Health Pharma

Marijuana users have higher levels of lead, cadmium in blood, urine

Users of marijuana, the third most commonly used drug in the world, have high levels of lead and cadmium metals in their blood and urine, according to a study.

HQ Team

September 4, 2023: Users of marijuana, the third most commonly used drug in the world, have high levels of lead and cadmium metals in their blood and urine, according to a study.

In one of the first and largest studies on biomarker metal levels, researchers at the Columbia University Mailman School of Public Health found that marijuana may be an important and “under-recognised” source of lead and cadmium exposure.

The researchers looked beyond metal levels in the cannabis plant and linked it to self-report use of the drug to metal exposure within the body.

“Because the cannabis plant is a known scavenger of metals, we had hypothesized that individuals who use marijuana will have higher metal biomarker levels compared to those who do not use,” said Katelyn McGraw, postdoctoral researcher in Columbia Public Health.

“Our results therefore indicate marijuana is a source of cadmium and lead exposure,” first author, Ms McGraw said.


The researchers combined data from the National Health and Nutrition Examination Survey (NHANES) for the years between 2005 and 2018. The survey is a biannual program of studies designed to assess the health and nutritional status of adults and children in the US.

Measurements reported by participants for exclusive marijuana use compared to nonmarijuana-tobacco had significantly higher lead levels in blood (1.27 ug/dL) and urine (1.21 ug/g creatinine).

McGraw and colleagues classified the 7,254 survey participants by use — non-marijuana/non-tobacco, exclusive marijuana, exclusive tobacco, and dual marijuana and tobacco use.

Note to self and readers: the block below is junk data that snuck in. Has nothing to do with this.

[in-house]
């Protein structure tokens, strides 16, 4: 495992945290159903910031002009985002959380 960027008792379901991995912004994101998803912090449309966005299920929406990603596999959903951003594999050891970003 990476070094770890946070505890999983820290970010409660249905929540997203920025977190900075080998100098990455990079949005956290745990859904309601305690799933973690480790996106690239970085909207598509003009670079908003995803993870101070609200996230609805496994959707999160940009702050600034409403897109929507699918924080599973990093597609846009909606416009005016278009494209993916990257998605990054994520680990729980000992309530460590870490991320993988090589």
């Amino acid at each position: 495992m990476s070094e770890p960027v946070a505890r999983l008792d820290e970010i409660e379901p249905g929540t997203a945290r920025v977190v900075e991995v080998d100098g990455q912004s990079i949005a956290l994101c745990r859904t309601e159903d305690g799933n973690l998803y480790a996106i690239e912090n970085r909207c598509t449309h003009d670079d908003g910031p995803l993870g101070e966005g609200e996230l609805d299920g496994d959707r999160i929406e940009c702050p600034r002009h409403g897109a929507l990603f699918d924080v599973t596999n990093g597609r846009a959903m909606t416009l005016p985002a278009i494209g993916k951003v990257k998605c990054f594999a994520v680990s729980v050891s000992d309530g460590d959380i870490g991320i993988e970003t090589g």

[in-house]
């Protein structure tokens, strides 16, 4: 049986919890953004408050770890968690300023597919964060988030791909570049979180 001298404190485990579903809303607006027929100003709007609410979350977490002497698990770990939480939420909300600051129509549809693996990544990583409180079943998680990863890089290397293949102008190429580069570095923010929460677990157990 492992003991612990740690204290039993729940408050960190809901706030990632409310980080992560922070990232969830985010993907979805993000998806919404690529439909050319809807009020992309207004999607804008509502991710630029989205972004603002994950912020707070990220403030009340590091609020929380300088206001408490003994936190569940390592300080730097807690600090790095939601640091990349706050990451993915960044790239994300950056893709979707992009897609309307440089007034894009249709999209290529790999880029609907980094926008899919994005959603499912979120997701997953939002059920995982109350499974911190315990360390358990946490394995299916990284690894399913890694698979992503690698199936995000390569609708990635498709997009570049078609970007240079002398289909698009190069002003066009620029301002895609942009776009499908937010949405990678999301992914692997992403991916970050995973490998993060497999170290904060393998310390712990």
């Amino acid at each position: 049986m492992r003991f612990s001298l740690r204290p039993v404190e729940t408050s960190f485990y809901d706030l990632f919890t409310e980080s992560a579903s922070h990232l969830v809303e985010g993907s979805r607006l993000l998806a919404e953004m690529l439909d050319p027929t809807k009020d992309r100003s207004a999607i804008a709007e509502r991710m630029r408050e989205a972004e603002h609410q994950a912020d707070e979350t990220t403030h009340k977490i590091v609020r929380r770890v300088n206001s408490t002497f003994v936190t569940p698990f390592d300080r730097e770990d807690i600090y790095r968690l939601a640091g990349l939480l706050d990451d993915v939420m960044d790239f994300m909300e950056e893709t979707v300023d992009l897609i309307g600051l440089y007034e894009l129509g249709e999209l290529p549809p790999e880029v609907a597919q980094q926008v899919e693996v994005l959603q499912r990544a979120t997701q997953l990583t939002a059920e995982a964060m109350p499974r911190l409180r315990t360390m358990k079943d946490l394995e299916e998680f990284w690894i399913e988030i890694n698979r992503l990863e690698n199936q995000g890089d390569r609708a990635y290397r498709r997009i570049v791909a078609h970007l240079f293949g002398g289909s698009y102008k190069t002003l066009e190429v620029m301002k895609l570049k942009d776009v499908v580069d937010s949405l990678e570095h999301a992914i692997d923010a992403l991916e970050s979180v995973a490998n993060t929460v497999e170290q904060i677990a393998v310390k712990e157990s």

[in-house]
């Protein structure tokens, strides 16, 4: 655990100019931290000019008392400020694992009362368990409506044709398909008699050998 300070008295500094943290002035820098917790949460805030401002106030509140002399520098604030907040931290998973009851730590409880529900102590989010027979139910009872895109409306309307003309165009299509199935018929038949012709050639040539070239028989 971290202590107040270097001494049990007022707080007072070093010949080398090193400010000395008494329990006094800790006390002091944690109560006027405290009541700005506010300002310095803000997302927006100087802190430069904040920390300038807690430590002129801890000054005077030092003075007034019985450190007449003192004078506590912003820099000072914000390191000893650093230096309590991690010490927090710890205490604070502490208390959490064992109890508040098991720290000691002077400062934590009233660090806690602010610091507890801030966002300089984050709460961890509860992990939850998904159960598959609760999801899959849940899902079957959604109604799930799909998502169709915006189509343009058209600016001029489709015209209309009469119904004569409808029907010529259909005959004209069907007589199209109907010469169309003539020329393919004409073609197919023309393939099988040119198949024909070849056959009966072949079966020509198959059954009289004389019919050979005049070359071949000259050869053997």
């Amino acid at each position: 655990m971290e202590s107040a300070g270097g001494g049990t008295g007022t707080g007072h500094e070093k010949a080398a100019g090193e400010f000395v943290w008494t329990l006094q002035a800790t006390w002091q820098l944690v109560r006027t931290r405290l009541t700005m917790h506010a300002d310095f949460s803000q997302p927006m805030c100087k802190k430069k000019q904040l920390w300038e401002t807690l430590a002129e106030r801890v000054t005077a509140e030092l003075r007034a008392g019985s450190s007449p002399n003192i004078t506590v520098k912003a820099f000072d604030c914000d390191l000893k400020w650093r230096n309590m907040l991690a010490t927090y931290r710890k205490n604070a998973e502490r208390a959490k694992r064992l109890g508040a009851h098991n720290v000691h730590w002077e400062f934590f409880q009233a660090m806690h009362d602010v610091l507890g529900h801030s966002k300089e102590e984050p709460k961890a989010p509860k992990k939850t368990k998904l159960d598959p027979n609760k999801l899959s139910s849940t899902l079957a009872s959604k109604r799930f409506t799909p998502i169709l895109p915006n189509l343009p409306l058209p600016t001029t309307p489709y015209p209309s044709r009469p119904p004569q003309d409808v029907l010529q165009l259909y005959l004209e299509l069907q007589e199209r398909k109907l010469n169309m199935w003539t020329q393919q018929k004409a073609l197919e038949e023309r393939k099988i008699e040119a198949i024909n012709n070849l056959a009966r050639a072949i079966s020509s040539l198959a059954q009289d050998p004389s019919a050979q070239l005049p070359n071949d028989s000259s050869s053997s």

The researchers used four NHANES variables to define exclusive marijuana and tobacco use.

Public health concern

It listed current cigarette smoking, serum cotinine levels, self-reported marijuana use, and recent marijuana use. 

Five metals were measured in the blood and 16 in urine.

“Going forward, research on cannabis use and cannabis contaminants, particularly metals, should be conducted to address public health concerns related to the growing number of cannabis users,” said Tiffany R. Sanchez, assistant professor of environmental health sciences at Columbia Public Health, and senior author.

Marijuana is the third most commonly used drug in the world behind tobacco and alcohol. 

As of last year, 21 states and Washington DC, covering more than 50% of the US population, have legalized recreational use of marijuana.

48.2 million users in US

Medical marijuana is legal in 38 states and Washington DC. In 2019, 48.2 million people, or 18% of Americans, reported using marijuana at least once within the last year.

Despite the robust literature on metal biomarker levels among cigarette smokers and growing evidence of metal contents in marijuana products, few studies have reported biomarker metal levels among marijuana users.

Metal and metalloid contamination of marijuana products occurs during growth, production, and consumption, posing potential harmful effects to end users.

The cannabis plant, from which marijuana is derived, is a known hyperaccumulator of metals present in water, soil, fertilizers, and pesticides. Unfiltered marijuana smoke contains high concentrations of metals and vape delivery devices have shown metal leaching in cannabis aerosols.

Piecemeal approach

Though marijuana is illegal at the federal level, regulation of contaminants in all cannabis-containing products remains piecemeal and there has been no guidance from federal regulatory agencies like the FDA or EPA.

While 28 states regulate inorganic arsenic, cadmium, lead, and total mercury concentrations in marijuana products, regulation limits vary by metal and by state.

The results of the study were published in the journal Environmental Health Perspectives.

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